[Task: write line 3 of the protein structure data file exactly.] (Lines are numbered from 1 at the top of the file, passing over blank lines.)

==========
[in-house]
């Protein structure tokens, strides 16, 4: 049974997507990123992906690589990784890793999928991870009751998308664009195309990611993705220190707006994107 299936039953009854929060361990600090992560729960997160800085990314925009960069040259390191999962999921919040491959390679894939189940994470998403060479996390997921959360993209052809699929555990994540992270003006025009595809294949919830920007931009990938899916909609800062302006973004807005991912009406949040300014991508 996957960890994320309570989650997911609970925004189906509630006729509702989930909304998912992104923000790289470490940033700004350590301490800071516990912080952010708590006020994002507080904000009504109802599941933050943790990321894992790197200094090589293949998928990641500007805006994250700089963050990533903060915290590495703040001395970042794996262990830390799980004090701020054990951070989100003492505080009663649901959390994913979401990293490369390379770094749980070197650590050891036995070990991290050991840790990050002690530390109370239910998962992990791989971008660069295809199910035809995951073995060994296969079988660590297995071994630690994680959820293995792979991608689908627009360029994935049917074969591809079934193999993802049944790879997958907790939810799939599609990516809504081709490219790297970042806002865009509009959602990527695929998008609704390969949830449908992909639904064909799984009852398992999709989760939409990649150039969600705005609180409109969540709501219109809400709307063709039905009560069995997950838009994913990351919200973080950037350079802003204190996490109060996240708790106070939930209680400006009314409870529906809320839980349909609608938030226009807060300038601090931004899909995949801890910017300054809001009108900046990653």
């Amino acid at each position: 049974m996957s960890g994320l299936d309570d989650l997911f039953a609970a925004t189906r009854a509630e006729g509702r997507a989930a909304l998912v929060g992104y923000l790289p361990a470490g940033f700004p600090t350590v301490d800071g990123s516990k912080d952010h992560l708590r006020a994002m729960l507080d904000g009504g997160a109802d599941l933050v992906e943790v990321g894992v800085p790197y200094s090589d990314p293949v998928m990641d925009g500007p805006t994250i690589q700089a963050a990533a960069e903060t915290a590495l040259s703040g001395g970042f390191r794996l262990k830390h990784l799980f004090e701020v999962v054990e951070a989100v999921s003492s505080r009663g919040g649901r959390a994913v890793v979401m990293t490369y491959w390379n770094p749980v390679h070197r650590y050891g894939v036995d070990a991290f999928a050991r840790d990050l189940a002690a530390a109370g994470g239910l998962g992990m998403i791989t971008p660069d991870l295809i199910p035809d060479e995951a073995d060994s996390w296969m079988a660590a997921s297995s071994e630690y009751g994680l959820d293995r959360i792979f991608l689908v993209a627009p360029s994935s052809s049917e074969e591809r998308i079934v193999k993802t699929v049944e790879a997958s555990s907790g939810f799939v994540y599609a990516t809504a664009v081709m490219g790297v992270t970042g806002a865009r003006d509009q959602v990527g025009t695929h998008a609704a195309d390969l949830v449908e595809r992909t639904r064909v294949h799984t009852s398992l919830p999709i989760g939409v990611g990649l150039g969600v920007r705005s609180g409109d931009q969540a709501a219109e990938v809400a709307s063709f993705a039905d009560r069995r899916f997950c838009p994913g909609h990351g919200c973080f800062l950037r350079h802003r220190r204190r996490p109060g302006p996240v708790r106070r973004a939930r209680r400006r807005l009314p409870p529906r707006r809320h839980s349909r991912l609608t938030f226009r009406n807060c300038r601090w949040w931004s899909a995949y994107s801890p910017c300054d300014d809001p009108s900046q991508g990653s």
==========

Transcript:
């Amino acid at each position: 049974m996957s960890g994320l299936d309570d989650l997911f039953a609970a925004t189906r009854a509630e006729g509702r997507a989930a909304l998912v929060g992104y923000l790289p361990a470490g940033f700004p600090t350590v301490d800071g990123s516990k912080d952010h992560l708590r006020a994002m729960l507080d904000g009504g997160a109802d599941l933050v992906e943790v990321g894992v800085p790197y200094s090589d990314p293949v998928m990641d925009g500007p805006t994250i690589q700089a963050a990533a960069e903060t915290a590495l040259s703040g001395g970042f390191r794996l262990k830390h990784l799980f004090e701020v999962v054990e951070a989100v999921s003492s505080r009663g919040g649901r959390a994913v890793v979401m990293t490369y491959w390379n770094p749980v390679h070197r650590y050891g894939v036995d070990a991290f999928a050991r840790d990050l189940a002690a530390a109370g994470g239910l998962g992990m998403i791989t971008p660069d991870l295809i199910p035809d060479e995951a073995d060994s996390w296969m079988a660590a997921s297995s071994e630690y009751g994680l959820d293995r959360i792979f991608l689908v993209a627009p360029s994935s052809s049917e074969e591809r998308i079934v193999k993802t699929v049944e790879a997958s555990s907790g939810f799939v994540y599609a990516t809504a664009v081709m490219g790297v992270t970042g806002a865009r003006d509009q959602v990527g025009t695929h998008a609704a195309d390969l949830v449908e595809r992909t639904r064909v294949h799984t009852s398992l919830p999709i989760g939409v990611g990649l150039g969600v920007r705005s609180g409109d931009q969540a709501a219109e990938v809400a709307s063709f993705a039905d009560r069995r899916f997950c838009p994913g909609h990351g919200c973080f800062l950037r350079h802003r220190r204190r996490p109060g302006p996240v708790r106070r973004a939930r209680r400006r807005l009314p409870p529906r707006r809320h839980s349909r991912l609608t938030f226009r009406n807060c300038r601090w949040w931004s899909a995949y994107s801890p910017c300054d300014d809001p009108s900046q991508g990653s």